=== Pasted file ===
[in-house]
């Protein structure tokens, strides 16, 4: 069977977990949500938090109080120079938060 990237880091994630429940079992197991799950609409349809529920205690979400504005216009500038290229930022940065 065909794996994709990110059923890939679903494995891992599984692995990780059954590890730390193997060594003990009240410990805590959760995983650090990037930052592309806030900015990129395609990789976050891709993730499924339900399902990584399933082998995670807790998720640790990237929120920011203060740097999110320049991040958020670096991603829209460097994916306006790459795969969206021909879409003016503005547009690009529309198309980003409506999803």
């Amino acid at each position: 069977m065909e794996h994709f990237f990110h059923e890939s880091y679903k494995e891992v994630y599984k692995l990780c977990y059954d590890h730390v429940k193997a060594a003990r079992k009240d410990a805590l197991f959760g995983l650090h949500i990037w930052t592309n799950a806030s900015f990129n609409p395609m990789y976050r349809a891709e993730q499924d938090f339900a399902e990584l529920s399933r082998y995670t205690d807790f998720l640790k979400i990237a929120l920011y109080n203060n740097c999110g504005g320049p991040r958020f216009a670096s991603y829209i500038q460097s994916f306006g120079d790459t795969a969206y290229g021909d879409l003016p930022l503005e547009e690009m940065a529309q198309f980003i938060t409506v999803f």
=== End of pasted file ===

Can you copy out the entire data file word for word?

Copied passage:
[in-house]
């Protein structure tokens, strides 16, 4: 069977977990949500938090109080120079938060 990237880091994630429940079992197991799950609409349809529920205690979400504005216009500038290229930022940065 065909794996994709990110059923890939679903494995891992599984692995990780059954590890730390193997060594003990009240410990805590959760995983650090990037930052592309806030900015990129395609990789976050891709993730499924339900399902990584399933082998995670807790998720640790990237929120920011203060740097999110320049991040958020670096991603829209460097994916306006790459795969969206021909879409003016503005547009690009529309198309980003409506999803």
């Amino acid at each position: 069977m065909e794996h994709f990237f990110h059923e890939s880091y679903k494995e891992v994630y599984k692995l990780c977990y059954d590890h730390v429940k193997a060594a003990r079992k009240d410990a805590l197991f959760g995983l650090h949500i990037w930052t592309n799950a806030s900015f990129n609409p395609m990789y976050r349809a891709e993730q499924d938090f339900a399902e990584l529920s399933r082998y995670t205690d807790f998720l640790k979400i990237a929120l920011y109080n203060n740097c999110g504005g320049p991040r958020f216009a670096s991603y829209i500038q460097s994916f306006g120079d790459t795969a969206y290229g021909d879409l003016p930022l503005e547009e690009m940065a529309q198309f980003i938060t409506v999803f």